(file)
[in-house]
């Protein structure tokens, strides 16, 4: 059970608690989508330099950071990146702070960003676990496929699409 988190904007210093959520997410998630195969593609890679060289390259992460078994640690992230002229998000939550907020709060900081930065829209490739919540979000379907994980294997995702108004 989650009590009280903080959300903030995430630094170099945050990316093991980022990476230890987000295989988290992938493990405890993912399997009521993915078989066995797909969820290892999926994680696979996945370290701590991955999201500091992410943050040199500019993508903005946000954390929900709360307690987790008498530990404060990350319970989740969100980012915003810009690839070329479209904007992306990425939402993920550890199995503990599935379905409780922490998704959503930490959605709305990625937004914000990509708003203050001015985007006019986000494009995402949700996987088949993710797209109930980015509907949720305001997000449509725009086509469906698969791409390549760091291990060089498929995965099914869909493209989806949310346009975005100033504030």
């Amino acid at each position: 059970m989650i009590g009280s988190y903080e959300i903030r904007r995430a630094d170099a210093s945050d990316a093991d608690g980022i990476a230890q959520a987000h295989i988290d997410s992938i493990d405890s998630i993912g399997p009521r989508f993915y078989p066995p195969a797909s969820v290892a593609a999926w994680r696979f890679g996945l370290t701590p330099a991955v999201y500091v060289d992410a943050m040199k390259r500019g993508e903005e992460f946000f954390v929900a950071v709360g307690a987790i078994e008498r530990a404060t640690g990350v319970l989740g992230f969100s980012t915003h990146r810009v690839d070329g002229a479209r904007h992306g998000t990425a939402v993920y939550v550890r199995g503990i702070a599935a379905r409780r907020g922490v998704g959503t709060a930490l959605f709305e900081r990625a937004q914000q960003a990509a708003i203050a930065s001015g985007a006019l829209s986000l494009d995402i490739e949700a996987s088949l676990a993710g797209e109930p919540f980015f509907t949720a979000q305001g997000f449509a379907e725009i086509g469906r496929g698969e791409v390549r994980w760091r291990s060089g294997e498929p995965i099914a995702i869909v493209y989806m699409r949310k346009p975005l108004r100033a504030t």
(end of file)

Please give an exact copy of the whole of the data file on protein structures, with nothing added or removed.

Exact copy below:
[in-house]
């Protein structure tokens, strides 16, 4: 059970608690989508330099950071990146702070960003676990496929699409 988190904007210093959520997410998630195969593609890679060289390259992460078994640690992230002229998000939550907020709060900081930065829209490739919540979000379907994980294997995702108004 989650009590009280903080959300903030995430630094170099945050990316093991980022990476230890987000295989988290992938493990405890993912399997009521993915078989066995797909969820290892999926994680696979996945370290701590991955999201500091992410943050040199500019993508903005946000954390929900709360307690987790008498530990404060990350319970989740969100980012915003810009690839070329479209904007992306990425939402993920550890199995503990599935379905409780922490998704959503930490959605709305990625937004914000990509708003203050001015985007006019986000494009995402949700996987088949993710797209109930980015509907949720305001997000449509725009086509469906698969791409390549760091291990060089498929995965099914869909493209989806949310346009975005100033504030």
């Amino acid at each position: 059970m989650i009590g009280s988190y903080e959300i903030r904007r995430a630094d170099a210093s945050d990316a093991d608690g980022i990476a230890q959520a987000h295989i988290d997410s992938i493990d405890s998630i993912g399997p009521r989508f993915y078989p066995p195969a797909s969820v290892a593609a999926w994680r696979f890679g996945l370290t701590p330099a991955v999201y500091v060289d992410a943050m040199k390259r500019g993508e903005e992460f946000f954390v929900a950071v709360g307690a987790i078994e008498r530990a404060t640690g990350v319970l989740g992230f969100s980012t915003h990146r810009v690839d070329g002229a479209r904007h992306g998000t990425a939402v993920y939550v550890r199995g503990i702070a599935a379905r409780r907020g922490v998704g959503t709060a930490l959605f709305e900081r990625a937004q914000q960003a990509a708003i203050a930065s001015g985007a006019l829209s986000l494009d995402i490739e949700a996987s088949l676990a993710g797209e109930p919540f980015f509907t949720a979000q305001g997000f449509a379907e725009i086509g469906r496929g698969e791409v390549r994980w760091r291990s060089g294997e498929p995965i099914a995702i869909v493209y989806m699409r949310k346009p975005l108004r100033a504030t």